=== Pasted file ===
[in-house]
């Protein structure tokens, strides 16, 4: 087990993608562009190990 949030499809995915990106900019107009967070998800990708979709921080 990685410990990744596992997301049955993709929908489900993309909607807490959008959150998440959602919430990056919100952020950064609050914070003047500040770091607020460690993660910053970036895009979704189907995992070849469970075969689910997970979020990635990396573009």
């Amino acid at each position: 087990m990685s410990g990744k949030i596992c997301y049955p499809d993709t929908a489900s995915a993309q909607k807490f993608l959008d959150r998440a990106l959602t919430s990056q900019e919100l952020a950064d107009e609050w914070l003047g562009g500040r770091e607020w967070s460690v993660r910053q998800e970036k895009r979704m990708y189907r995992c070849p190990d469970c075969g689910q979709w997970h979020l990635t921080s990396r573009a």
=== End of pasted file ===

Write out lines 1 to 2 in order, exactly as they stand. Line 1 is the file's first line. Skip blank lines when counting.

[in-house]
């Protein structure tokens, strides 16, 4: 087990993608562009190990 949030499809995915990106900019107009967070998800990708979709921080 990685410990990744596992997301049955993709929908489900993309909607807490959008959150998440959602919430990056919100952020950064609050914070003047500040770091607020460690993660910053970036895009979704189907995992070849469970075969689910997970979020990635990396573009």